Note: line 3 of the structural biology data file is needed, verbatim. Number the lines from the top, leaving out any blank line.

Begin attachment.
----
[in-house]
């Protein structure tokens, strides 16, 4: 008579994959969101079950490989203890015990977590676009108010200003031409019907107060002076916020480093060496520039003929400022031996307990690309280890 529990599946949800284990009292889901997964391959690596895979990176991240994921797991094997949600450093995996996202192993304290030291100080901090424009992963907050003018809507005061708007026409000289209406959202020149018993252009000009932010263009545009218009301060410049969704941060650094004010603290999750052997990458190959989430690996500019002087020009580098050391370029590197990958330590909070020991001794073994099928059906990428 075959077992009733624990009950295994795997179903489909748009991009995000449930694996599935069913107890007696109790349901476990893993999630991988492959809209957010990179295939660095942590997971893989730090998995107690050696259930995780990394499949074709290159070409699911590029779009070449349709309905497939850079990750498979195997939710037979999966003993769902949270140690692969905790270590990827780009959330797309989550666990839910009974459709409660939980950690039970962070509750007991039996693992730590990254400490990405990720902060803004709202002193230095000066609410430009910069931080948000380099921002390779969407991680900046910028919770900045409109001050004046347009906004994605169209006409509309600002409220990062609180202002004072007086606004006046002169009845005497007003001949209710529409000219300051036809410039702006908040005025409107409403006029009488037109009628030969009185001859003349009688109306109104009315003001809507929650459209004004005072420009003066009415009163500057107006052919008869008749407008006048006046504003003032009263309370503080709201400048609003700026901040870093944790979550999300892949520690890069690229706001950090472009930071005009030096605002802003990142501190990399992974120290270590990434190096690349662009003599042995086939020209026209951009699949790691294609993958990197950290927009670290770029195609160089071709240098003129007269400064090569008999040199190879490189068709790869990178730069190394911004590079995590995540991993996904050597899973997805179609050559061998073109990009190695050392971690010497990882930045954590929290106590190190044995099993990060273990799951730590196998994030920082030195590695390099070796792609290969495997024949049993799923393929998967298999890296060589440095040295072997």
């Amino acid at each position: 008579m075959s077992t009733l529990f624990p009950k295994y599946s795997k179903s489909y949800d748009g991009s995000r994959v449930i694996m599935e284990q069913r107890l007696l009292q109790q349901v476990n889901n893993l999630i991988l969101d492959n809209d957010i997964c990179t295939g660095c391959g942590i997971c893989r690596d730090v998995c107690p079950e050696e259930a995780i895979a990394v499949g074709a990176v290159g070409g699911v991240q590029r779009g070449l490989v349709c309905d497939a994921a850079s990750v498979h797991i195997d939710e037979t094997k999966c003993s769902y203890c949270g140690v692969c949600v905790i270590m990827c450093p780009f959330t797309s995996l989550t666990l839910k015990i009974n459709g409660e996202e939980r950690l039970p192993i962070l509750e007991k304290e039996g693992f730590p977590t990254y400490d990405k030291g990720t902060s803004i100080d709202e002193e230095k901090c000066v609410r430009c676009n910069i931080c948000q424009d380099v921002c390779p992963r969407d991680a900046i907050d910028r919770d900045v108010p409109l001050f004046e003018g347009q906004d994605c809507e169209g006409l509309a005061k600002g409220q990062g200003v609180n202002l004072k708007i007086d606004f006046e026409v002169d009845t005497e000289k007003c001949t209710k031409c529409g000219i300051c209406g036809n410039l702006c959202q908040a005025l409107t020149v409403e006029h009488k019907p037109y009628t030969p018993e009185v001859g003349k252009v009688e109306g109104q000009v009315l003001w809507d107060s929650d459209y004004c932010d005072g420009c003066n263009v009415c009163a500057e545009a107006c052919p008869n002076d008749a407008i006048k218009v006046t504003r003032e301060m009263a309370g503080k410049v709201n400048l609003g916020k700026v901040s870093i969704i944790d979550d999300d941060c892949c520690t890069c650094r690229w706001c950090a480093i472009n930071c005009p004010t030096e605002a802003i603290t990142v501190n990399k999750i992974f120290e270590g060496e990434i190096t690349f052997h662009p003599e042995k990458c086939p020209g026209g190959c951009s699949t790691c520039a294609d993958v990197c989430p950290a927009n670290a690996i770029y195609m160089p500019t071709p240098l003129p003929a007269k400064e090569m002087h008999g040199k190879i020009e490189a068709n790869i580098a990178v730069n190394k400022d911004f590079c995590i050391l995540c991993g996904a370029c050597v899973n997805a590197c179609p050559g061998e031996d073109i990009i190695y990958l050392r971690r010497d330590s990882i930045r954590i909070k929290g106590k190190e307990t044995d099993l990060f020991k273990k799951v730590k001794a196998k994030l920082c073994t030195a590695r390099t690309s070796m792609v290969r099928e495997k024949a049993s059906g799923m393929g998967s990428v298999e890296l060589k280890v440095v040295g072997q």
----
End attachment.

């Amino acid at each position: 008579m075959s077992t009733l529990f624990p009950k295994y599946s795997k179903s489909y949800d748009g991009s995000r994959v449930i694996m599935e284990q069913r107890l007696l009292q109790q349901v476990n889901n893993l999630i991988l969101d492959n809209d957010i997964c990179t295939g660095c391959g942590i997971c893989r690596d730090v998995c107690p079950e050696e259930a995780i895979a990394v499949g074709a990176v290159g070409g699911v991240q590029r779009g070449l490989v349709c309905d497939a994921a850079s990750v498979h797991i195997d939710e037979t094997k999966c003993s769902y203890c949270g140690v692969c949600v905790i270590m990827c450093p780009f959330t797309s995996l989550t666990l839910k015990i009974n459709g409660e996202e939980r950690l039970p192993i962070l509750e007991k304290e039996g693992f730590p977590t990254y400490d990405k030291g990720t902060s803004i100080d709202e002193e230095k901090c000066v609410r430009c676009n910069i931080c948000q424009d380099v921002c390779p992963r969407d991680a900046i907050d910028r919770d900045v108010p409109l001050f004046e003018g347009q906004d994605c809507e169209g006409l509309a005061k600002g409220q990062g200003v609180n202002l004072k708007i007086d606004f006046e026409v002169d009845t005497e000289k007003c001949t209710k031409c529409g000219i300051c209406g036809n410039l702006c959202q908040a005025l409107t020149v409403e006029h009488k019907p037109y009628t030969p018993e009185v001859g003349k252009v009688e109306g109104q000009v009315l003001w809507d107060s929650d459209y004004c932010d005072g420009c003066n263009v009415c009163a500057e545009a107006c052919p008869n002076d008749a407008i006048k218009v006046t504003r003032e301060m009263a309370g503080k410049v709201n400048l609003g916020k700026v901040s870093i969704i944790d979550d999300d941060c892949c520690t890069c650094r690229w706001c950090a480093i472009n930071c005009p004010t030096e605002a802003i603290t990142v501190n990399k999750i992974f120290e270590g060496e990434i190096t690349f052997h662009p003599e042995k990458c086939p020209g026209g190959c951009s699949t790691c520039a294609d993958v990197c989430p950290a927009n670290a690996i770029y195609m160089p500019t071709p240098l003129p003929a007269k400064e090569m002087h008999g040199k190879i020009e490189a068709n790869i580098a990178v730069n190394k400022d911004f590079c995590i050391l995540c991993g996904a370029c050597v899973n997805a590197c179609p050559g061998e031996d073109i990009i190695y990958l050392r971690r010497d330590s990882i930045r954590i909070k929290g106590k190190e307990t044995d099993l990060f020991k273990k799951v730590k001794a196998k994030l920082c073994t030195a590695r390099t690309s070796m792609v290969r099928e495997k024949a049993s059906g799923m393929g998967s990428v298999e890296l060589k280890v440095v040295g072997q």